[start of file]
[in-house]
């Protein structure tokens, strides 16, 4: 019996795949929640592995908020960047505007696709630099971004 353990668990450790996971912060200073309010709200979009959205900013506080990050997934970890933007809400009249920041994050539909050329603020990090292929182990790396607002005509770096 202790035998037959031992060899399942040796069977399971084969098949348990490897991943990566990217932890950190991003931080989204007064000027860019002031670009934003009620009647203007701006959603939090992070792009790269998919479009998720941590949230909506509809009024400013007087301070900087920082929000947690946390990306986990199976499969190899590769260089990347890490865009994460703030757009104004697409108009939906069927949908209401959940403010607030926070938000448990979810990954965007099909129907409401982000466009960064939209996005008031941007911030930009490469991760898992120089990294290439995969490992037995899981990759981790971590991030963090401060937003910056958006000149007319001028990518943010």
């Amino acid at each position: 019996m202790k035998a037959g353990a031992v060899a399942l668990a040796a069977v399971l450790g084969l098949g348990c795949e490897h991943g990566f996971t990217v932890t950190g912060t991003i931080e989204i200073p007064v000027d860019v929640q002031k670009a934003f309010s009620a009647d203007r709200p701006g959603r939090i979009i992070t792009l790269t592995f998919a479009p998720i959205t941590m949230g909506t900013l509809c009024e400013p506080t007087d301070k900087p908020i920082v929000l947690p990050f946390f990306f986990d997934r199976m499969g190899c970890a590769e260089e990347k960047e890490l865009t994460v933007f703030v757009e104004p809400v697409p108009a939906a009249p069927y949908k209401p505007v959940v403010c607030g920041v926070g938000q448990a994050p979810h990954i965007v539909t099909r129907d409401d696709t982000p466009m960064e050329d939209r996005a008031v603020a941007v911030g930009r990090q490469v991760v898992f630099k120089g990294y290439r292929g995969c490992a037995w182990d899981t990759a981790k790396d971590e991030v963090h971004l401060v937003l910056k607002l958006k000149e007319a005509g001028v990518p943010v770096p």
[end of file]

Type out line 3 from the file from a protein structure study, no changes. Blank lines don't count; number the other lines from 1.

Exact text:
């Amino acid at each position: 019996m202790k035998a037959g353990a031992v060899a399942l668990a040796a069977v399971l450790g084969l098949g348990c795949e490897h991943g990566f996971t990217v932890t950190g912060t991003i931080e989204i200073p007064v000027d860019v929640q002031k670009a934003f309010s009620a009647d203007r709200p701006g959603r939090i979009i992070t792009l790269t592995f998919a479009p998720i959205t941590m949230g909506t900013l509809c009024e400013p506080t007087d301070k900087p908020i920082v929000l947690p990050f946390f990306f986990d997934r199976m499969g190899c970890a590769e260089e990347k960047e890490l865009t994460v933007f703030v757009e104004p809400v697409p108009a939906a009249p069927y949908k209401p505007v959940v403010c607030g920041v926070g938000q448990a994050p979810h990954i965007v539909t099909r129907d409401d696709t982000p466009m960064e050329d939209r996005a008031v603020a941007v911030g930009r990090q490469v991760v898992f630099k120089g990294y290439r292929g995969c490992a037995w182990d899981t990759a981790k790396d971590e991030v963090h971004l401060v937003l910056k607002l958006k000149e007319a005509g001028v990518p943010v770096p």